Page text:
When responding to a real infection, the immune system homes in on foreign antigen--substances (usually proteins or protein fragments) that are produced uniquely by the causative agent and not by a host. Two major arms can come into play, both of which receive critical help from white blood cells known as helper T lymphocytes. The humoral arm, led by B lymphocytes, acts on pathogens that are outside cells. These B cells secrete antibody molecules that latch onto infectious agents and thereby neutralize them or tag them for destruction by other parts of the immune system. The cellular arm, spearheaded by cytotoxic (killer) T lymphocytes, eradicates pathogens that colonize cells. Infected cells display bits of their attacker's proteins on the cell surface in a particular way. When cytotoxic T lymphocytes "see" those flags, they often destroy the cells--and the infiltrators within.

Beyond eliminating invaders, activation of the immune system against a specific pathogen leads to the creation of memory cells that can repel the same pathogens in the future. Vaccines confer protection by similarly inducing immune responses and the consequent formation of memory cells.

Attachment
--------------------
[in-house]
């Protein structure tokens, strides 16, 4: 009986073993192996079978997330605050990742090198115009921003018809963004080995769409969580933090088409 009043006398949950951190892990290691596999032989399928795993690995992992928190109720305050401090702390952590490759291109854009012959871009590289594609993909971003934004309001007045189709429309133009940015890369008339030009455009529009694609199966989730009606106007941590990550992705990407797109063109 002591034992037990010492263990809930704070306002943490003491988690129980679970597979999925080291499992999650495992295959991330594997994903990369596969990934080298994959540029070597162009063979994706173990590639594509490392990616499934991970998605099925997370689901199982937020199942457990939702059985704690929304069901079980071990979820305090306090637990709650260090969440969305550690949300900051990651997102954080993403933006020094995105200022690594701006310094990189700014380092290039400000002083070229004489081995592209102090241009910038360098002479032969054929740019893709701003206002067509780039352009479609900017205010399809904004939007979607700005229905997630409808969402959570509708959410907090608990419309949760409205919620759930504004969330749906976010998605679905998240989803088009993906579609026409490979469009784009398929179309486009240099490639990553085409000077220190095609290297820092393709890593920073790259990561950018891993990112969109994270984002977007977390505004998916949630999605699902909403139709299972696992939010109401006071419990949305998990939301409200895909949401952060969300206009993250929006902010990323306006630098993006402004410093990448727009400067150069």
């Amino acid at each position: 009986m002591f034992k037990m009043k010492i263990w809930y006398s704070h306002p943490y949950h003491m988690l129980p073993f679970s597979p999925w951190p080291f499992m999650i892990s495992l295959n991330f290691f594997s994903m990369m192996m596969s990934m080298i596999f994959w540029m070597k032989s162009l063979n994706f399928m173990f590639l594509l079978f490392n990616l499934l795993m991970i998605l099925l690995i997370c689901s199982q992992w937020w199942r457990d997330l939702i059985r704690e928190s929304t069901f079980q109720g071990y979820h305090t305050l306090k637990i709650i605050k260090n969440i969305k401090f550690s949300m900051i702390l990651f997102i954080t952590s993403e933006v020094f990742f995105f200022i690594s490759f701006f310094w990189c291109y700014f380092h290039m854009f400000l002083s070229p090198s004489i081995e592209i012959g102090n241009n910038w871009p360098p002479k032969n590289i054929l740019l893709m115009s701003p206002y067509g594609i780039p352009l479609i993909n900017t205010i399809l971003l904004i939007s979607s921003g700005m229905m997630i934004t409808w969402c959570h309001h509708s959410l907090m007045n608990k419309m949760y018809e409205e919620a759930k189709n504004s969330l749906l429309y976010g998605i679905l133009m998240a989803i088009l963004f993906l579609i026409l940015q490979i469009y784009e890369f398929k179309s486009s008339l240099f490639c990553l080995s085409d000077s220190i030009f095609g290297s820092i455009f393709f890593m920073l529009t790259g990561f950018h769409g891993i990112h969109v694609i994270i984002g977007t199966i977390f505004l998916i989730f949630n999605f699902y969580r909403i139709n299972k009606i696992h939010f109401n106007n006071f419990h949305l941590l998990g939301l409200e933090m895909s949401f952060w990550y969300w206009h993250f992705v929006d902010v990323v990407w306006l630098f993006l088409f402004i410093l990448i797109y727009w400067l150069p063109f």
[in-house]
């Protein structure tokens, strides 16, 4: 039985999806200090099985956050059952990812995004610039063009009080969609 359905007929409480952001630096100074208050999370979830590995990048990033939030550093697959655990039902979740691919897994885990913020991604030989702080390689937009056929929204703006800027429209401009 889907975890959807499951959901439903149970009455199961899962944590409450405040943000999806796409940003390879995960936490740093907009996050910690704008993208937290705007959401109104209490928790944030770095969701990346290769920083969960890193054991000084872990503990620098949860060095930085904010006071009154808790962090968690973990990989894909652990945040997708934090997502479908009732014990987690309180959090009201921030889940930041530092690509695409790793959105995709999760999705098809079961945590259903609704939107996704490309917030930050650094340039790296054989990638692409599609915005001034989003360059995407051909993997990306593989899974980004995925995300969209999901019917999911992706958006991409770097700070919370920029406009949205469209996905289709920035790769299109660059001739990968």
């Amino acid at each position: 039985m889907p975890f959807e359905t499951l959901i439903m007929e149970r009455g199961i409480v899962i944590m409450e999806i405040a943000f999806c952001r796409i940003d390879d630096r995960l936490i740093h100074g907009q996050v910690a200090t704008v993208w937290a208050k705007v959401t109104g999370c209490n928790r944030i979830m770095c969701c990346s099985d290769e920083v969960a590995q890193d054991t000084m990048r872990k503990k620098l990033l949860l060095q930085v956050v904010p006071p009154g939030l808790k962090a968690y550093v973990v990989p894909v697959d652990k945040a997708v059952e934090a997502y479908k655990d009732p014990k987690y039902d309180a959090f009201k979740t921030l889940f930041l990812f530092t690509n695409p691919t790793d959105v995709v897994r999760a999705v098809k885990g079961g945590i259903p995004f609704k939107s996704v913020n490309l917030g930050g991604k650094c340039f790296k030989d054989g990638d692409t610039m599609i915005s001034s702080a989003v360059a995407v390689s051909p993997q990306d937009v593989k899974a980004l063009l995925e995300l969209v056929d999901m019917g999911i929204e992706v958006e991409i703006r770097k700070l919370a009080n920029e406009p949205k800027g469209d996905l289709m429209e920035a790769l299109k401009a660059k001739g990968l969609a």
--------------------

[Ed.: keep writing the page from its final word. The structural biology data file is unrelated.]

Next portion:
But standard vaccines vary in the kind and duration of security they provide. Those based on killed pathogens (such as the hepatitis A and the injected, or Salk, polio vaccines) or on antigens isolated from disease-causing agents (such as the hepatitis B subunit vaccine) cannot make their way into cells. They therefore give rise to primarily humoral responses and do not activate killer T cells. Such responses are ineffective against many microorganisms that infiltrate cells. Also, even when nonliving preparations do block disease, the protection often wears off after a time; consequently, recipients may need periodic booster shots.